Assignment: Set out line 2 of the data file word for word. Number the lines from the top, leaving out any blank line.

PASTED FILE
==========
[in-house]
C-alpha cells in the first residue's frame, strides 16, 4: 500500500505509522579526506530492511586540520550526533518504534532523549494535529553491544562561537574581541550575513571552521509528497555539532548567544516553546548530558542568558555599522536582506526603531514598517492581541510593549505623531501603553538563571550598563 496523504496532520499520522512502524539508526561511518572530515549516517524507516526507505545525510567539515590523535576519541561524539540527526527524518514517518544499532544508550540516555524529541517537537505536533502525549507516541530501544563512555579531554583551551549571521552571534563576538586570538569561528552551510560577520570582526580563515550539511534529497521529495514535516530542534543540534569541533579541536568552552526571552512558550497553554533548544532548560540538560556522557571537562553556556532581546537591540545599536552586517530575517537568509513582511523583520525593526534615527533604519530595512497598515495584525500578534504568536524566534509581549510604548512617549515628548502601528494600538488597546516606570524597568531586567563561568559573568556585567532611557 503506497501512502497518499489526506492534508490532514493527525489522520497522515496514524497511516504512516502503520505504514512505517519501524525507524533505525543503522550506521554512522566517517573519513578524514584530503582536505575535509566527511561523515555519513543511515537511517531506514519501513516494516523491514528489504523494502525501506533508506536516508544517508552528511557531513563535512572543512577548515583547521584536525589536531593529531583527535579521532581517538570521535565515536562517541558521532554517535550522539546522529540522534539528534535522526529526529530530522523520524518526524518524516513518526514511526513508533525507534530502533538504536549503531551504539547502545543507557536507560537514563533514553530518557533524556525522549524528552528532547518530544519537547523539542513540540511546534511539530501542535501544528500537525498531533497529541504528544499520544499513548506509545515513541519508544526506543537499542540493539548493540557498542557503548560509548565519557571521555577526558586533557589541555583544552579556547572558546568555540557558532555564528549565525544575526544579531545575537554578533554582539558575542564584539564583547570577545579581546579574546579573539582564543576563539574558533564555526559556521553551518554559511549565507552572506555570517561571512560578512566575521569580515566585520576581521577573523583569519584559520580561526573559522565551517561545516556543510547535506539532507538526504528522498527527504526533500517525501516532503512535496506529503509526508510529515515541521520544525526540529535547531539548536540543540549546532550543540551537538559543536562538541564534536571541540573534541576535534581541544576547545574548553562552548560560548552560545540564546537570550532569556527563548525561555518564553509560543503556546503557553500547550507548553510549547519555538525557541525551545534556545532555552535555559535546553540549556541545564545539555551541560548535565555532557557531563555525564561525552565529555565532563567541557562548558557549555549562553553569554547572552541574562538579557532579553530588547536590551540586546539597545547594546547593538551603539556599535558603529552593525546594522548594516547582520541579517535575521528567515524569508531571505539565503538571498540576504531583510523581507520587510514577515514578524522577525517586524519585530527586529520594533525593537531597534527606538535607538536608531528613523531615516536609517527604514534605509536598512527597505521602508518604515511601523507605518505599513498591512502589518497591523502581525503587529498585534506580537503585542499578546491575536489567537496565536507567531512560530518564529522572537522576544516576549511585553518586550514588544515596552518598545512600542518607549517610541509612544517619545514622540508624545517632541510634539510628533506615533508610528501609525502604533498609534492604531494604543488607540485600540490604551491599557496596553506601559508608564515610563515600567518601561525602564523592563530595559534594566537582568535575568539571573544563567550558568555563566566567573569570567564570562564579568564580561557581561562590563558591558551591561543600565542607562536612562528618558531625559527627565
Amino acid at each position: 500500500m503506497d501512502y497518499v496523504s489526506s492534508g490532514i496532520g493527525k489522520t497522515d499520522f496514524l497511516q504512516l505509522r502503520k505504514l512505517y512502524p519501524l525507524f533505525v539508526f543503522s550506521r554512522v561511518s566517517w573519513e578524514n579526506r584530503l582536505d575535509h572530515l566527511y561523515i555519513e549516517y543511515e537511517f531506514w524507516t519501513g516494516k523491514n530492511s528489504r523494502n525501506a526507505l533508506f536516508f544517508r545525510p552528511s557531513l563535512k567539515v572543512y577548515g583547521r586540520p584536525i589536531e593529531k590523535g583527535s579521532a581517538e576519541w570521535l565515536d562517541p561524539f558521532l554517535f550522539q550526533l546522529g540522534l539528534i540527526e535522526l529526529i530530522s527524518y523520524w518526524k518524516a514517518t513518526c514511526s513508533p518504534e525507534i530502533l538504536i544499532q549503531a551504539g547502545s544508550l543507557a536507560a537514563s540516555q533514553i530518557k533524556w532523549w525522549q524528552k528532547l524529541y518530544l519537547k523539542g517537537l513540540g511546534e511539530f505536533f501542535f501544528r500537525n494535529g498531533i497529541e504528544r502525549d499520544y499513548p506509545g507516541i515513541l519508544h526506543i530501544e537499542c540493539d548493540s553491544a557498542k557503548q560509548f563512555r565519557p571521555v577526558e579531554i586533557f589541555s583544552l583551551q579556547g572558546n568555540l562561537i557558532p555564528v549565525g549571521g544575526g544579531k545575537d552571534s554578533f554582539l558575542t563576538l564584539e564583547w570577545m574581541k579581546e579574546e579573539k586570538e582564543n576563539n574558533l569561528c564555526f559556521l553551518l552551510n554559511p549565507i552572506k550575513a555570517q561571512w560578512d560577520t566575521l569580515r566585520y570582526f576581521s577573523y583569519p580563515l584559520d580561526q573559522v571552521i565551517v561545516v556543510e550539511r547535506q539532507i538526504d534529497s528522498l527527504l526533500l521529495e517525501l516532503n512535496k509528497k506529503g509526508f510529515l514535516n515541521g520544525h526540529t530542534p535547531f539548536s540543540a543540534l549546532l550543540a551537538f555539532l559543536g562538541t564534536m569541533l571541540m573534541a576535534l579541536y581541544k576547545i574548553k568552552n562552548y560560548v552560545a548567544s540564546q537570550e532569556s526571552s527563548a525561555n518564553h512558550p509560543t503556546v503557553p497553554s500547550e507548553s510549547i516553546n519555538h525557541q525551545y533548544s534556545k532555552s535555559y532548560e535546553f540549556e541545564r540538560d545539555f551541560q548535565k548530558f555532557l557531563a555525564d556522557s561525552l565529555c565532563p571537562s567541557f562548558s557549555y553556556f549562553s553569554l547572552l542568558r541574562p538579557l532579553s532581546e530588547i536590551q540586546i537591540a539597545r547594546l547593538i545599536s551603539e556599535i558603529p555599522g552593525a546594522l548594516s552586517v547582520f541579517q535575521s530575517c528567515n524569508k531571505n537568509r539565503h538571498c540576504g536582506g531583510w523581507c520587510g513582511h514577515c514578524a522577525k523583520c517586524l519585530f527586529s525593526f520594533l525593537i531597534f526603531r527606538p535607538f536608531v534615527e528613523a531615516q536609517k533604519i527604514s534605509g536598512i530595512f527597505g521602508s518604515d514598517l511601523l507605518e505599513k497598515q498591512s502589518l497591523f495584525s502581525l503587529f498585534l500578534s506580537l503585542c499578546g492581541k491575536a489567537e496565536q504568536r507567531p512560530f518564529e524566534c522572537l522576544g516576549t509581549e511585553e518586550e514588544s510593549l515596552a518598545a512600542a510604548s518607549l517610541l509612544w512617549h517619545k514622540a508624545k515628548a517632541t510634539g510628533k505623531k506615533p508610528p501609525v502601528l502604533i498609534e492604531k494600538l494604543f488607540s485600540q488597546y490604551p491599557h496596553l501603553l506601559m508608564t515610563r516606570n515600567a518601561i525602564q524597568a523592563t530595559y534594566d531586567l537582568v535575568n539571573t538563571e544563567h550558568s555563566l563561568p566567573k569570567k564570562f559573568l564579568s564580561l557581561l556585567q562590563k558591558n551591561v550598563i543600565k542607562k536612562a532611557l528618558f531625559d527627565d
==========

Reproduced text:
C-alpha cells in the first residue's frame, strides 16, 4: 500500500505509522579526506530492511586540520550526533518504534532523549494535529553491544562561537574581541550575513571552521509528497555539532548567544516553546548530558542568558555599522536582506526603531514598517492581541510593549505623531501603553538563571550598563 496523504496532520499520522512502524539508526561511518572530515549516517524507516526507505545525510567539515590523535576519541561524539540527526527524518514517518544499532544508550540516555524529541517537537505536533502525549507516541530501544563512555579531554583551551549571521552571534563576538586570538569561528552551510560577520570582526580563515550539511534529497521529495514535516530542534543540534569541533579541536568552552526571552512558550497553554533548544532548560540538560556522557571537562553556556532581546537591540545599536552586517530575517537568509513582511523583520525593526534615527533604519530595512497598515495584525500578534504568536524566534509581549510604548512617549515628548502601528494600538488597546516606570524597568531586567563561568559573568556585567532611557 503506497501512502497518499489526506492534508490532514493527525489522520497522515496514524497511516504512516502503520505504514512505517519501524525507524533505525543503522550506521554512522566517517573519513578524514584530503582536505575535509566527511561523515555519513543511515537511517531506514519501513516494516523491514528489504523494502525501506533508506536516508544517508552528511557531513563535512572543512577548515583547521584536525589536531593529531583527535579521532581517538570521535565515536562517541558521532554517535550522539546522529540522534539528534535522526529526529530530522523520524518526524518524516513518526514511526513508533525507534530502533538504536549503531551504539547502545543507557536507560537514563533514553530518557533524556525522549524528552528532547518530544519537547523539542513540540511546534511539530501542535501544528500537525498531533497529541504528544499520544499513548506509545515513541519508544526506543537499542540493539548493540557498542557503548560509548565519557571521555577526558586533557589541555583544552579556547572558546568555540557558532555564528549565525544575526544579531545575537554578533554582539558575542564584539564583547570577545579581546579574546579573539582564543576563539574558533564555526559556521553551518554559511549565507552572506555570517561571512560578512566575521569580515566585520576581521577573523583569519584559520580561526573559522565551517561545516556543510547535506539532507538526504528522498527527504526533500517525501516532503512535496506529503509526508510529515515541521520544525526540529535547531539548536540543540549546532550543540551537538559543536562538541564534536571541540573534541576535534581541544576547545574548553562552548560560548552560545540564546537570550532569556527563548525561555518564553509560543503556546503557553500547550507548553510549547519555538525557541525551545534556545532555552535555559535546553540549556541545564545539555551541560548535565555532557557531563555525564561525552565529555565532563567541557562548558557549555549562553553569554547572552541574562538579557532579553530588547536590551540586546539597545547594546547593538551603539556599535558603529552593525546594522548594516547582520541579517535575521528567515524569508531571505539565503538571498540576504531583510523581507520587510514577515514578524522577525517586524519585530527586529520594533525593537531597534527606538535607538536608531528613523531615516536609517527604514534605509536598512527597505521602508518604515511601523507605518505599513498591512502589518497591523502581525503587529498585534506580537503585542499578546491575536489567537496565536507567531512560530518564529522572537522576544516576549511585553518586550514588544515596552518598545512600542518607549517610541509612544517619545514622540508624545517632541510634539510628533506615533508610528501609525502604533498609534492604531494604543488607540485600540490604551491599557496596553506601559508608564515610563515600567518601561525602564523592563530595559534594566537582568535575568539571573544563567550558568555563566566567573569570567564570562564579568564580561557581561562590563558591558551591561543600565542607562536612562528618558531625559527627565